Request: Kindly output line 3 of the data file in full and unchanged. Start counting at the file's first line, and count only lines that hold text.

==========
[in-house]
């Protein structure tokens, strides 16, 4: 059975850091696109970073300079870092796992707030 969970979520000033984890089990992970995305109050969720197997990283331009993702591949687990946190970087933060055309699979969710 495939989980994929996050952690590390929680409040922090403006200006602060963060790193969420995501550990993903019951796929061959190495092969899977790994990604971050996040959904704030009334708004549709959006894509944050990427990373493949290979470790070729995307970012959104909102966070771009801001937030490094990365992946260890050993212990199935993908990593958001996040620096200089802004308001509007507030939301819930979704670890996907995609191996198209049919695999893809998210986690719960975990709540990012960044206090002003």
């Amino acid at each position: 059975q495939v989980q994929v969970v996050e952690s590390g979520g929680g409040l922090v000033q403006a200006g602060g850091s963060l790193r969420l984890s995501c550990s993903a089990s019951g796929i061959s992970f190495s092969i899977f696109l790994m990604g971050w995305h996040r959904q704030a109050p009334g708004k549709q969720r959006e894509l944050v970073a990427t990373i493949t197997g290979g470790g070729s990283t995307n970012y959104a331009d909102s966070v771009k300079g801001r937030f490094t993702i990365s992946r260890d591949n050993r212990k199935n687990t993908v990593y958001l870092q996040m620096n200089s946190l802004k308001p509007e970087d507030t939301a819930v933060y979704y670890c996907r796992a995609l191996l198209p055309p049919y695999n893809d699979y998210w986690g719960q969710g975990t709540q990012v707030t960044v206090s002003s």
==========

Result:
């Amino acid at each position: 059975q495939v989980q994929v969970v996050e952690s590390g979520g929680g409040l922090v000033q403006a200006g602060g850091s963060l790193r969420l984890s995501c550990s993903a089990s019951g796929i061959s992970f190495s092969i899977f696109l790994m990604g971050w995305h996040r959904q704030a109050p009334g708004k549709q969720r959006e894509l944050v970073a990427t990373i493949t197997g290979g470790g070729s990283t995307n970012y959104a331009d909102s966070v771009k300079g801001r937030f490094t993702i990365s992946r260890d591949n050993r212990k199935n687990t993908v990593y958001l870092q996040m620096n200089s946190l802004k308001p509007e970087d507030t939301a819930v933060y979704y670890c996907r796992a995609l191996l198209p055309p049919y695999n893809d699979y998210w986690g719960q969710g975990t709540q990012v707030t960044v206090s002003s």